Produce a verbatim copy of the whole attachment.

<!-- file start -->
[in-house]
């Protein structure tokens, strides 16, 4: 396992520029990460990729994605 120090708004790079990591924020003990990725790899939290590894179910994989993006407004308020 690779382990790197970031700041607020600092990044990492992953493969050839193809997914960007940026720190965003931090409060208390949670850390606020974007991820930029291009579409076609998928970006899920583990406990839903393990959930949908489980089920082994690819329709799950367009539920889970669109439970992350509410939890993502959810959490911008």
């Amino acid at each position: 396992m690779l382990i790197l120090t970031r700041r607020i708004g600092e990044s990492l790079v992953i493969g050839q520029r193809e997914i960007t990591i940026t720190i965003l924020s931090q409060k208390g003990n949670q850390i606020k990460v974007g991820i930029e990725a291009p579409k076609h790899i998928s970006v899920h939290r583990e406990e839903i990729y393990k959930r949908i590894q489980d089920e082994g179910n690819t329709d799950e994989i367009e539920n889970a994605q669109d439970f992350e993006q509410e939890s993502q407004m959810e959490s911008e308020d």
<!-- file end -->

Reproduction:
[in-house]
């Protein structure tokens, strides 16, 4: 396992520029990460990729994605 120090708004790079990591924020003990990725790899939290590894179910994989993006407004308020 690779382990790197970031700041607020600092990044990492992953493969050839193809997914960007940026720190965003931090409060208390949670850390606020974007991820930029291009579409076609998928970006899920583990406990839903393990959930949908489980089920082994690819329709799950367009539920889970669109439970992350509410939890993502959810959490911008």
């Amino acid at each position: 396992m690779l382990i790197l120090t970031r700041r607020i708004g600092e990044s990492l790079v992953i493969g050839q520029r193809e997914i960007t990591i940026t720190i965003l924020s931090q409060k208390g003990n949670q850390i606020k990460v974007g991820i930029e990725a291009p579409k076609h790899i998928s970006v899920h939290r583990e406990e839903i990729y393990k959930r949908i590894q489980d089920e082994g179910n690819t329709d799950e994989i367009e539920n889970a994605q669109d439970f992350e993006q509410e939890s993502q407004m959810e959490s911008e308020d």